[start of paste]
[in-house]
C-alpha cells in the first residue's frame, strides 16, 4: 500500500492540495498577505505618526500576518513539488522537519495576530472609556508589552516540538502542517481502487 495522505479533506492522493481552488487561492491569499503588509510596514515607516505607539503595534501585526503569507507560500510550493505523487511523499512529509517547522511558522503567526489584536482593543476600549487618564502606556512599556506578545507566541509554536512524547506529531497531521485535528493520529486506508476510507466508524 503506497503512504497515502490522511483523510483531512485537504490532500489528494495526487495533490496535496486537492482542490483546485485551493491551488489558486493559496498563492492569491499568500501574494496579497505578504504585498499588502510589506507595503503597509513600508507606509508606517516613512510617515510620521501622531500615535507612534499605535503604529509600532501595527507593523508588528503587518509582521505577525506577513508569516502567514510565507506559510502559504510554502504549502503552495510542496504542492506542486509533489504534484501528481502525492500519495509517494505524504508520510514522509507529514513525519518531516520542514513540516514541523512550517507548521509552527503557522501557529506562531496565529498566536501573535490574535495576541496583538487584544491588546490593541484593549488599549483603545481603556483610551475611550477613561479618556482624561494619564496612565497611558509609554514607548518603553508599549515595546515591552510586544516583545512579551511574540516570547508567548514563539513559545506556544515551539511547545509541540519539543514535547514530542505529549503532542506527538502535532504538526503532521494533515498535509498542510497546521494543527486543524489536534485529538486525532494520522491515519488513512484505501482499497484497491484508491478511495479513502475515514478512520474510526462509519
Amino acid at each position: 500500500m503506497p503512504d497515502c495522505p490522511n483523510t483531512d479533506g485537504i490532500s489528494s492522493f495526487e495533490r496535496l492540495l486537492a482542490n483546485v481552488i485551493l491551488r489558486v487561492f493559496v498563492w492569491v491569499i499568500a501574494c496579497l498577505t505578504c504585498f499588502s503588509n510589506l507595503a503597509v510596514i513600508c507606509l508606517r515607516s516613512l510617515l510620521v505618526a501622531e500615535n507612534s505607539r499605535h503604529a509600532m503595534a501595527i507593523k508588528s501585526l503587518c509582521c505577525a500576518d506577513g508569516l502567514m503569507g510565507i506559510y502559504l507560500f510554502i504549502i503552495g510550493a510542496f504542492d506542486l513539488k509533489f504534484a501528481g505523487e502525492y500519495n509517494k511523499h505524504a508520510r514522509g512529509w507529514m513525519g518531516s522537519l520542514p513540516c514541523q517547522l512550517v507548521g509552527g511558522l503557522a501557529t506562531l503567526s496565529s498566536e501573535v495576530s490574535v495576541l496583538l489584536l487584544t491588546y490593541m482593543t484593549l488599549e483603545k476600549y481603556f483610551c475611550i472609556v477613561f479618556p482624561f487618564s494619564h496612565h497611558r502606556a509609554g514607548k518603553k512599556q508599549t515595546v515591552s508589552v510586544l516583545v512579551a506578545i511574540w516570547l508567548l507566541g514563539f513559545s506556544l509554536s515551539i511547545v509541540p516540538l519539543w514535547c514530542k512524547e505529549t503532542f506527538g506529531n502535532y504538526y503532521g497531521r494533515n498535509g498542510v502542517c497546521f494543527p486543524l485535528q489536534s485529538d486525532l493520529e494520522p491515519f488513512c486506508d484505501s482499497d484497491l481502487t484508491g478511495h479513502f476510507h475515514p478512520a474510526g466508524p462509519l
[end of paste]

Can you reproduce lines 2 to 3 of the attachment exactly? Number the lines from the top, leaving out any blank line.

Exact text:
C-alpha cells in the first residue's frame, strides 16, 4: 500500500492540495498577505505618526500576518513539488522537519495576530472609556508589552516540538502542517481502487 495522505479533506492522493481552488487561492491569499503588509510596514515607516505607539503595534501585526503569507507560500510550493505523487511523499512529509517547522511558522503567526489584536482593543476600549487618564502606556512599556506578545507566541509554536512524547506529531497531521485535528493520529486506508476510507466508524 503506497503512504497515502490522511483523510483531512485537504490532500489528494495526487495533490496535496486537492482542490483546485485551493491551488489558486493559496498563492492569491499568500501574494496579497505578504504585498499588502510589506507595503503597509513600508507606509508606517516613512510617515510620521501622531500615535507612534499605535503604529509600532501595527507593523508588528503587518509582521505577525506577513508569516502567514510565507506559510502559504510554502504549502503552495510542496504542492506542486509533489504534484501528481502525492500519495509517494505524504508520510514522509507529514513525519518531516520542514513540516514541523512550517507548521509552527503557522501557529506562531496565529498566536501573535490574535495576541496583538487584544491588546490593541484593549488599549483603545481603556483610551475611550477613561479618556482624561494619564496612565497611558509609554514607548518603553508599549515595546515591552510586544516583545512579551511574540516570547508567548514563539513559545506556544515551539511547545509541540519539543514535547514530542505529549503532542506527538502535532504538526503532521494533515498535509498542510497546521494543527486543524489536534485529538486525532494520522491515519488513512484505501482499497484497491484508491478511495479513502475515514478512520474510526462509519
Amino acid at each position: 500500500m503506497p503512504d497515502c495522505p490522511n483523510t483531512d479533506g485537504i490532500s489528494s492522493f495526487e495533490r496535496l492540495l486537492a482542490n483546485v481552488i485551493l491551488r489558486v487561492f493559496v498563492w492569491v491569499i499568500a501574494c496579497l498577505t505578504c504585498f499588502s503588509n510589506l507595503a503597509v510596514i513600508c507606509l508606517r515607516s516613512l510617515l510620521v505618526a501622531e500615535n507612534s505607539r499605535h503604529a509600532m503595534a501595527i507593523k508588528s501585526l503587518c509582521c505577525a500576518d506577513g508569516l502567514m503569507g510565507i506559510y502559504l507560500f510554502i504549502i503552495g510550493a510542496f504542492d506542486l513539488k509533489f504534484a501528481g505523487e502525492y500519495n509517494k511523499h505524504a508520510r514522509g512529509w507529514m513525519g518531516s522537519l520542514p513540516c514541523q517547522l512550517v507548521g509552527g511558522l503557522a501557529t506562531l503567526s496565529s498566536e501573535v495576530s490574535v495576541l496583538l489584536l487584544t491588546y490593541m482593543t484593549l488599549e483603545k476600549y481603556f483610551c475611550i472609556v477613561f479618556p482624561f487618564s494619564h496612565h497611558r502606556a509609554g514607548k518603553k512599556q508599549t515595546v515591552s508589552v510586544l516583545v512579551a506578545i511574540w516570547l508567548l507566541g514563539f513559545s506556544l509554536s515551539i511547545v509541540p516540538l519539543w514535547c514530542k512524547e505529549t503532542f506527538g506529531n502535532y504538526y503532521g497531521r494533515n498535509g498542510v502542517c497546521f494543527p486543524l485535528q489536534s485529538d486525532l493520529e494520522p491515519f488513512c486506508d484505501s482499497d484497491l481502487t484508491g478511495h479513502f476510507h475515514p478512520a474510526g466508524p462509519l